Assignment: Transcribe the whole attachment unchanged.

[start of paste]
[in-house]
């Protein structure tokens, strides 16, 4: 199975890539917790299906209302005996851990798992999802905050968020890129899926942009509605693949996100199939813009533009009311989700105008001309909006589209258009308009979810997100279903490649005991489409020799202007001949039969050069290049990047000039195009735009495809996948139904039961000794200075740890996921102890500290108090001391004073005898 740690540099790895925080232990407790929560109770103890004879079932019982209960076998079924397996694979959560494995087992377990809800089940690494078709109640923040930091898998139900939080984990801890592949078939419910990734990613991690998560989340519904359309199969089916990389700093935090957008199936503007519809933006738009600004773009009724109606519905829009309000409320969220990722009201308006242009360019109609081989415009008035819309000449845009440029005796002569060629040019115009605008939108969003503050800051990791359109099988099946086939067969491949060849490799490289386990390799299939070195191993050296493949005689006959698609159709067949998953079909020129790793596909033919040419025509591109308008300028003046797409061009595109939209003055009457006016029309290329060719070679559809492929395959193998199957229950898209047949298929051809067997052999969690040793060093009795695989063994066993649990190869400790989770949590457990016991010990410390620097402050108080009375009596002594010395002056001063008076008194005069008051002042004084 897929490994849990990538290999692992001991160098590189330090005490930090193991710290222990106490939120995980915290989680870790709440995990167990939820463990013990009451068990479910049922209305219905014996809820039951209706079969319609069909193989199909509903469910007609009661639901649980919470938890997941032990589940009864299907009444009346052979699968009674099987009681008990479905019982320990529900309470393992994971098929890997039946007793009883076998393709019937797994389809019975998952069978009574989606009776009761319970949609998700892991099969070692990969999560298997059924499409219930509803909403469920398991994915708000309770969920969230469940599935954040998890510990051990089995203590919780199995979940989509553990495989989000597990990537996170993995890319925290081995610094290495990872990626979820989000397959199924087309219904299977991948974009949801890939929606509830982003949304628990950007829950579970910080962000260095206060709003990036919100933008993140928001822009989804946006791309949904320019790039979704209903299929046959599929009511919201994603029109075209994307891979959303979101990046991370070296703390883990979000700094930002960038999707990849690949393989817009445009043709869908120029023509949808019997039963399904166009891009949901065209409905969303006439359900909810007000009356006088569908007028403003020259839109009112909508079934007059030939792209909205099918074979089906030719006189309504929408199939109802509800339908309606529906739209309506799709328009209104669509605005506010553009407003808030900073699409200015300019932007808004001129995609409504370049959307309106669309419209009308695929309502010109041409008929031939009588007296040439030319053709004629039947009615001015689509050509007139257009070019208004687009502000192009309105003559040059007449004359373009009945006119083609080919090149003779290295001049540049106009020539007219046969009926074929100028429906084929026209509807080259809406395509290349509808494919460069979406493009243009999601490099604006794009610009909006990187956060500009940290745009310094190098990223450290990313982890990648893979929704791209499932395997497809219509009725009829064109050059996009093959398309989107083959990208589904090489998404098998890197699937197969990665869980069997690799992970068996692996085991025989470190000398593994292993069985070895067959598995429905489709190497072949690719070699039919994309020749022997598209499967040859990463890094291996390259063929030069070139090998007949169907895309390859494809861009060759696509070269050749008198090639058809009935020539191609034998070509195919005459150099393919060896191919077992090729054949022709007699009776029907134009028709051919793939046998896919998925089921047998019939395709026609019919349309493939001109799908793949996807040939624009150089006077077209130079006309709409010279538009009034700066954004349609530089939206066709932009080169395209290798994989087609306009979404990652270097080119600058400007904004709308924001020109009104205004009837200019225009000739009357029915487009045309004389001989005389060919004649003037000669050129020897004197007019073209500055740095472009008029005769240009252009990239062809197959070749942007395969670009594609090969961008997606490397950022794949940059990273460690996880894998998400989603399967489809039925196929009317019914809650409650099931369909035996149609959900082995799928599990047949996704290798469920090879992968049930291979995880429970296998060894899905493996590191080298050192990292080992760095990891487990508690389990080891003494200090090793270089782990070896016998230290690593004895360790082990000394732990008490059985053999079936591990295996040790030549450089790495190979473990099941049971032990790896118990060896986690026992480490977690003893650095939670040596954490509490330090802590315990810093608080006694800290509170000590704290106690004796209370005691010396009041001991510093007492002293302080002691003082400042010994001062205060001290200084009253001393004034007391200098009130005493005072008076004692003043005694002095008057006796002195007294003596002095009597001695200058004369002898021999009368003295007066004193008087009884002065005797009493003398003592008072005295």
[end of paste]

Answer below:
[in-house]
């Protein structure tokens, strides 16, 4: 199975890539917790299906209302005996851990798992999802905050968020890129899926942009509605693949996100199939813009533009009311989700105008001309909006589209258009308009979810997100279903490649005991489409020799202007001949039969050069290049990047000039195009735009495809996948139904039961000794200075740890996921102890500290108090001391004073005898 740690540099790895925080232990407790929560109770103890004879079932019982209960076998079924397996694979959560494995087992377990809800089940690494078709109640923040930091898998139900939080984990801890592949078939419910990734990613991690998560989340519904359309199969089916990389700093935090957008199936503007519809933006738009600004773009009724109606519905829009309000409320969220990722009201308006242009360019109609081989415009008035819309000449845009440029005796002569060629040019115009605008939108969003503050800051990791359109099988099946086939067969491949060849490799490289386990390799299939070195191993050296493949005689006959698609159709067949998953079909020129790793596909033919040419025509591109308008300028003046797409061009595109939209003055009457006016029309290329060719070679559809492929395959193998199957229950898209047949298929051809067997052999969690040793060093009795695989063994066993649990190869400790989770949590457990016991010990410390620097402050108080009375009596002594010395002056001063008076008194005069008051002042004084 897929490994849990990538290999692992001991160098590189330090005490930090193991710290222990106490939120995980915290989680870790709440995990167990939820463990013990009451068990479910049922209305219905014996809820039951209706079969319609069909193989199909509903469910007609009661639901649980919470938890997941032990589940009864299907009444009346052979699968009674099987009681008990479905019982320990529900309470393992994971098929890997039946007793009883076998393709019937797994389809019975998952069978009574989606009776009761319970949609998700892991099969070692990969999560298997059924499409219930509803909403469920398991994915708000309770969920969230469940599935954040998890510990051990089995203590919780199995979940989509553990495989989000597990990537996170993995890319925290081995610094290495990872990626979820989000397959199924087309219904299977991948974009949801890939929606509830982003949304628990950007829950579970910080962000260095206060709003990036919100933008993140928001822009989804946006791309949904320019790039979704209903299929046959599929009511919201994603029109075209994307891979959303979101990046991370070296703390883990979000700094930002960038999707990849690949393989817009445009043709869908120029023509949808019997039963399904166009891009949901065209409905969303006439359900909810007000009356006088569908007028403003020259839109009112909508079934007059030939792209909205099918074979089906030719006189309504929408199939109802509800339908309606529906739209309506799709328009209104669509605005506010553009407003808030900073699409200015300019932007808004001129995609409504370049959307309106669309419209009308695929309502010109041409008929031939009588007296040439030319053709004629039947009615001015689509050509007139257009070019208004687009502000192009309105003559040059007449004359373009009945006119083609080919090149003779290295001049540049106009020539007219046969009926074929100028429906084929026209509807080259809406395509290349509808494919460069979406493009243009999601490099604006794009610009909006990187956060500009940290745009310094190098990223450290990313982890990648893979929704791209499932395997497809219509009725009829064109050059996009093959398309989107083959990208589904090489998404098998890197699937197969990665869980069997690799992970068996692996085991025989470190000398593994292993069985070895067959598995429905489709190497072949690719070699039919994309020749022997598209499967040859990463890094291996390259063929030069070139090998007949169907895309390859494809861009060759696509070269050749008198090639058809009935020539191609034998070509195919005459150099393919060896191919077992090729054949022709007699009776029907134009028709051919793939046998896919998925089921047998019939395709026609019919349309493939001109799908793949996807040939624009150089006077077209130079006309709409010279538009009034700066954004349609530089939206066709932009080169395209290798994989087609306009979404990652270097080119600058400007904004709308924001020109009104205004009837200019225009000739009357029915487009045309004389001989005389060919004649003037000669050129020897004197007019073209500055740095472009008029005769240009252009990239062809197959070749942007395969670009594609090969961008997606490397950022794949940059990273460690996880894998998400989603399967489809039925196929009317019914809650409650099931369909035996149609959900082995799928599990047949996704290798469920090879992968049930291979995880429970296998060894899905493996590191080298050192990292080992760095990891487990508690389990080891003494200090090793270089782990070896016998230290690593004895360790082990000394732990008490059985053999079936591990295996040790030549450089790495190979473990099941049971032990790896118990060896986690026992480490977690003893650095939670040596954490509490330090802590315990810093608080006694800290509170000590704290106690004796209370005691010396009041001991510093007492002293302080002691003082400042010994001062205060001290200084009253001393004034007391200098009130005493005072008076004692003043005694002095008057006796002195007294003596002095009597001695200058004369002898021999009368003295007066004193008087009884002065005797009493003398003592008072005295």